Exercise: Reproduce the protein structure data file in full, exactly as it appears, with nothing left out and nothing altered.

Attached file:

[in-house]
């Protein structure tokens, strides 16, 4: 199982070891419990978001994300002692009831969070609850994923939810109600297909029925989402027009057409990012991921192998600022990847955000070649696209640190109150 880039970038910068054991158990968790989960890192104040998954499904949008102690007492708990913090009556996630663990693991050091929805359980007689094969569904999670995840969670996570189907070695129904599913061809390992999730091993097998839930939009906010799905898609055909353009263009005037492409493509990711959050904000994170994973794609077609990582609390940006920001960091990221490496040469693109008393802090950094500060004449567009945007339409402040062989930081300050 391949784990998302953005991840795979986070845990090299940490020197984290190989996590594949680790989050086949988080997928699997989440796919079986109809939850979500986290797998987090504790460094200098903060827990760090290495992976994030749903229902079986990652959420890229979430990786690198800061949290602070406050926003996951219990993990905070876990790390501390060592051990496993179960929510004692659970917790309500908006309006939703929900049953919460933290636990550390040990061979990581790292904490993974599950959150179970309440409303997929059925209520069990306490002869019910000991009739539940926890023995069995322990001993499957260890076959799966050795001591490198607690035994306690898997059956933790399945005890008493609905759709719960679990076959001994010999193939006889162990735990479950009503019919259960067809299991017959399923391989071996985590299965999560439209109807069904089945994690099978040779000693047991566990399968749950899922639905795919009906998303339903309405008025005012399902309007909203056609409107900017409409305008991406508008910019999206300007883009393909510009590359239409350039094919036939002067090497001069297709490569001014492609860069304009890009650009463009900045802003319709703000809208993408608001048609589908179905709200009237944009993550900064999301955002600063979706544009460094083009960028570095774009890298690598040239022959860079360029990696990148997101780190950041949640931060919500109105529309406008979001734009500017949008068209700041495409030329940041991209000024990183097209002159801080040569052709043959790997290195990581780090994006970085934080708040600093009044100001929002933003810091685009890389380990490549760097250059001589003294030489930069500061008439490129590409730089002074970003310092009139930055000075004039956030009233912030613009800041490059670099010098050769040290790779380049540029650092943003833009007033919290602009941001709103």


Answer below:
[in-house]
């Protein structure tokens, strides 16, 4: 199982070891419990978001994300002692009831969070609850994923939810109600297909029925989402027009057409990012991921192998600022990847955000070649696209640190109150 880039970038910068054991158990968790989960890192104040998954499904949008102690007492708990913090009556996630663990693991050091929805359980007689094969569904999670995840969670996570189907070695129904599913061809390992999730091993097998839930939009906010799905898609055909353009263009005037492409493509990711959050904000994170994973794609077609990582609390940006920001960091990221490496040469693109008393802090950094500060004449567009945007339409402040062989930081300050 391949784990998302953005991840795979986070845990090299940490020197984290190989996590594949680790989050086949988080997928699997989440796919079986109809939850979500986290797998987090504790460094200098903060827990760090290495992976994030749903229902079986990652959420890229979430990786690198800061949290602070406050926003996951219990993990905070876990790390501390060592051990496993179960929510004692659970917790309500908006309006939703929900049953919460933290636990550390040990061979990581790292904490993974599950959150179970309440409303997929059925209520069990306490002869019910000991009739539940926890023995069995322990001993499957260890076959799966050795001591490198607690035994306690898997059956933790399945005890008493609905759709719960679990076959001994010999193939006889162990735990479950009503019919259960067809299991017959399923391989071996985590299965999560439209109807069904089945994690099978040779000693047991566990399968749950899922639905795919009906998303339903309405008025005012399902309007909203056609409107900017409409305008991406508008910019999206300007883009393909510009590359239409350039094919036939002067090497001069297709490569001014492609860069304009890009650009463009900045802003319709703000809208993408608001048609589908179905709200009237944009993550900064999301955002600063979706544009460094083009960028570095774009890298690598040239022959860079360029990696990148997101780190950041949640931060919500109105529309406008979001734009500017949008068209700041495409030329940041991209000024990183097209002159801080040569052709043959790997290195990581780090994006970085934080708040600093009044100001929002933003810091685009890389380990490549760097250059001589003294030489930069500061008439490129590409730089002074970003310092009139930055000075004039956030009233912030613009800041490059670099010098050769040290790779380049540029650092943003833009007033919290602009941001709103």